He was born Jeremiah Jones Colbath in Farmington, Strafford Co., NH on 16 February 1812.
He led the usual life of a farm boy until the summer of 1822 when he was bound by indenture to a hard-working farmer of his neighborhood, Mr. Knight, until the age of twenty-one. He was to have one month’s schooling in the winter, food and clothing, and six sheep and a yoke of oxen delivered to him when his service ended. Kindly neighbors lent him books so that he could continue his own education, and reportedly at the time that his indenture ended, he had read a thousand volumes of history, biography, philosophy, and general literature.
In 1833, now having reached majority age (21) by the act of the NH legislature, he changed his name to Henry Wilson (supposedly done with the advice of family and with the approval of his parents). Unable to obtain employment in New Hampshire, we went to Massachusetts to seek his fortune, and arrived in Natick. There he hired himself out to Mr. William P. Legro, as a shoemaker’s apprentice, and learned the trade.
In 1835 he helped form The Natick Debating Society, which continued until it merged with the Natick Lyceum. In 1836 his health failed, and on physician advice he traveled south to Washington D.C. While there he observed slavery in its various forms, and “became hardened against it.”
Upon his return from the south, he went to Strafford NH, and began a course of study at the academy at Wolfsboro, on “Winnipiseogee Lake,” following by teaching one winter in the district school. In the spring of 1837 he began study at the academy in Concord NH where among other subjects he studied elocution. That same year, a Farmington NH gentleman to whom he had loaned money, failed in business and left him peniless. With the help of friends he was able to continue at the academy until the autumn of 1837, when he left again for Natick MA. There he taught school, and paid off his debts. And here he began to manufacture shoes, which he continued for ten years.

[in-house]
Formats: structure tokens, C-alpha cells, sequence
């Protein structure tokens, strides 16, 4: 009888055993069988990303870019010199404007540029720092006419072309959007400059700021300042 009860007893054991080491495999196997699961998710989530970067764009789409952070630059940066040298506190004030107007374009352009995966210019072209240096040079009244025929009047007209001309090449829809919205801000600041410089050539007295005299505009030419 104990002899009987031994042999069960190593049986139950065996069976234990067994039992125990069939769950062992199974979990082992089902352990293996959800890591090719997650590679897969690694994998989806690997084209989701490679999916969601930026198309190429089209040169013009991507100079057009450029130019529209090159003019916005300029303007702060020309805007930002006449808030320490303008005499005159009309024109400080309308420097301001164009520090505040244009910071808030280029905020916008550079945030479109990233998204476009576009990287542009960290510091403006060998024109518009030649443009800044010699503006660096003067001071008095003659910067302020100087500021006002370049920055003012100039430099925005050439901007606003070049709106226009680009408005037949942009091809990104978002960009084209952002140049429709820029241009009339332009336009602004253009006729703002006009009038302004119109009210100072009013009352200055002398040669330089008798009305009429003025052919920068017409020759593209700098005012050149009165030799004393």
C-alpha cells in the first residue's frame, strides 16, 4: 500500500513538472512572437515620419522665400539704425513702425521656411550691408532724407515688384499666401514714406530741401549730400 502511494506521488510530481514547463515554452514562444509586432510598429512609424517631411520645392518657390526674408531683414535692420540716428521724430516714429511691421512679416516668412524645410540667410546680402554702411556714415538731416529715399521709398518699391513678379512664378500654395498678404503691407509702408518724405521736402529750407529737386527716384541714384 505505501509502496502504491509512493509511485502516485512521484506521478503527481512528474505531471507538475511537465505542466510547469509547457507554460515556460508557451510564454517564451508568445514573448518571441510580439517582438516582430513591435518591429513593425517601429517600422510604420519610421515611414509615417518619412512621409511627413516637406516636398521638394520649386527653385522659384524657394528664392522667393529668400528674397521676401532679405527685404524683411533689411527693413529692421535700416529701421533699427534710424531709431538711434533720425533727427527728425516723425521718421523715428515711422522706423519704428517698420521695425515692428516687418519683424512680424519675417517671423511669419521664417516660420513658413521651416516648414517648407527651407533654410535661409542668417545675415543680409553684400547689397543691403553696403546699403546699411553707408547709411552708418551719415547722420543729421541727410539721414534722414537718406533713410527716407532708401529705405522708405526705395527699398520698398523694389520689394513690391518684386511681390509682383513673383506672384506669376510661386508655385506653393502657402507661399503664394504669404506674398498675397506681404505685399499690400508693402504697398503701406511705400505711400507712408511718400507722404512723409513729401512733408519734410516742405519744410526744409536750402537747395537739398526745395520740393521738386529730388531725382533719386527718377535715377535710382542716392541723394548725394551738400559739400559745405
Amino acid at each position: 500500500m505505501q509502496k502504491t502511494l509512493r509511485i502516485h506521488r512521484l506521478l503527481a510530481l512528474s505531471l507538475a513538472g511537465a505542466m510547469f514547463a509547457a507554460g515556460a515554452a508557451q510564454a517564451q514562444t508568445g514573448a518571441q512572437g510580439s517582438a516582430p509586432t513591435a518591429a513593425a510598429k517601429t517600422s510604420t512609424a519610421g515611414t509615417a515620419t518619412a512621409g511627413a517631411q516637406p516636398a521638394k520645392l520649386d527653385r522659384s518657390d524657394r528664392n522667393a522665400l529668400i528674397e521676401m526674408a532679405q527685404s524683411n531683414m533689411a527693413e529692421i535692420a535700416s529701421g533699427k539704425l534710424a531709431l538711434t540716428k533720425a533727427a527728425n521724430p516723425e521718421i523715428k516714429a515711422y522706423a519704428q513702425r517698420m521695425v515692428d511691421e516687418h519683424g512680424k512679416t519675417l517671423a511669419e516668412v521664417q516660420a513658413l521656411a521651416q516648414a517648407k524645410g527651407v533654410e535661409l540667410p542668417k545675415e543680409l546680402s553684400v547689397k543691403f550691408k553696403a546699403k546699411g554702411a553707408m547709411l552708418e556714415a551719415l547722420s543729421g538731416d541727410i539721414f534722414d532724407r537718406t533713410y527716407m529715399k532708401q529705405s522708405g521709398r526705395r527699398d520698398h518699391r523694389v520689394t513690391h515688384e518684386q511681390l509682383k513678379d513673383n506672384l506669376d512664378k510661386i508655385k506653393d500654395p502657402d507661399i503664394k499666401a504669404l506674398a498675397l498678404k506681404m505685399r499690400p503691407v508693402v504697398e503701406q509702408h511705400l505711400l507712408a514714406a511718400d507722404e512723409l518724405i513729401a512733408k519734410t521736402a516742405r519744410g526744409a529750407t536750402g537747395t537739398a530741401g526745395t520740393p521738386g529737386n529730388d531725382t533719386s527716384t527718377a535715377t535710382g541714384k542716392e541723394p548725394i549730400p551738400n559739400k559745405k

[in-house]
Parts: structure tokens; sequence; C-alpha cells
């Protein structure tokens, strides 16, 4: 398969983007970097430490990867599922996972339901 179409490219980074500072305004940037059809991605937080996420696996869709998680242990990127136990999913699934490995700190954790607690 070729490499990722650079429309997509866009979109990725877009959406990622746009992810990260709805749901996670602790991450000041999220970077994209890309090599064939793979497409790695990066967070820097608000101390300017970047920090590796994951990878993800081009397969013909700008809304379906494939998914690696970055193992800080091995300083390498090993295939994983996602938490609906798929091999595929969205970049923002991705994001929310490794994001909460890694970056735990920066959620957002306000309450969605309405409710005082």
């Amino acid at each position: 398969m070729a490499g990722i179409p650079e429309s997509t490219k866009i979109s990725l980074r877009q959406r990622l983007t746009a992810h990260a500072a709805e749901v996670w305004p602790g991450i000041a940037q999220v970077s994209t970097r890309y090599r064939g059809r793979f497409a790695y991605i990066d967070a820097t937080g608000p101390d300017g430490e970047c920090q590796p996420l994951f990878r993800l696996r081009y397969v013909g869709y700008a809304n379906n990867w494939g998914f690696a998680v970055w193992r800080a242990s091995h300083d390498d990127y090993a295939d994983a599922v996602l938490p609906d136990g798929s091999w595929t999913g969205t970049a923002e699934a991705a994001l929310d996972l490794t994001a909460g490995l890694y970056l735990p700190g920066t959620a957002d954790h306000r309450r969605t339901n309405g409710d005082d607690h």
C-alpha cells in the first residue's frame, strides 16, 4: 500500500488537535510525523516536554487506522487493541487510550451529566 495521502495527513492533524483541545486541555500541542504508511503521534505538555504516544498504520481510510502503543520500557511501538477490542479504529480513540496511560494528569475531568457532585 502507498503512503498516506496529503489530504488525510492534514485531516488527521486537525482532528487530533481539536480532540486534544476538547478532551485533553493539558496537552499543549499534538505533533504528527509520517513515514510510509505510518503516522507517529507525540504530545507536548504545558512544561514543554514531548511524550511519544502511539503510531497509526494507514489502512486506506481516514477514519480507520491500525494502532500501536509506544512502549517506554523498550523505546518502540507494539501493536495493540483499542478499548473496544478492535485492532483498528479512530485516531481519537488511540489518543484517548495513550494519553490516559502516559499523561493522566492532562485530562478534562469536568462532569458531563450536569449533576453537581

Mr. Wilson was against the use of intoxicating liquors, and had in 1831 joined a temperance society, and in 1867 gave a speech against it in Tremont Temple, Boston MA. In 1840 he campaigned and spoke for William Henry Harrison. He was elected a representative from the Town of Natick to the General Court of Massachusetts, where he was an eloquent speaker. In November 1842 he was a candidate for the State Senate but was defeated. In 1844 he won a senate seat, and again in 1845. He worked toward the rights of the worker, and of the black population (including advocating their right to seats in railroad cars, and admission to public schools).
In 1843 he was elected major of the first regiment of artillery (without his knowledge), followed by election to colonel of the same regiment in June 1846. In 1846 he declined candidacy for the Senate and instead took a seat in the House of Representatives. He continued for several more years being involved in the political arena.
Massachusetts State Legislature – (1840-1846 & 1850-1852)
U.S. Senate, representing Massachusetts – (1855-1873)
In 1871 he spent the summer abroad. He left New York on “The Scotia” and traveled over six thousand miles in Europe, visiting Amsterdam, Berlin, Vienna and many other cities.
He won the nomination for, and in 1873 was elected Vice President of the United States under President Ulysses S. Grant. On 4 March 1873, Mr. Wilson took his seat as presiding officer of the United States Senate.
While still Vice President, on 22 November 1875 (age 64) he died at his room in the Capitol Building, in Washington DC, with one attendant at his bedside. The following Thursday his body lay in state in the Rotunda of the Capitol, and was visited by thousands. Cannon were fired, bells tolled. The senate-chamber was draped in mourning. The chair of the Vice-President was arrayed in crape. The casket was borne by twelve soldiers. The hearse was drawn by ten black horses; the chime of St. Stephen’s Church pealed forth the “Dead March.” The remains were conveyed for burial in Natick, Massachusetts.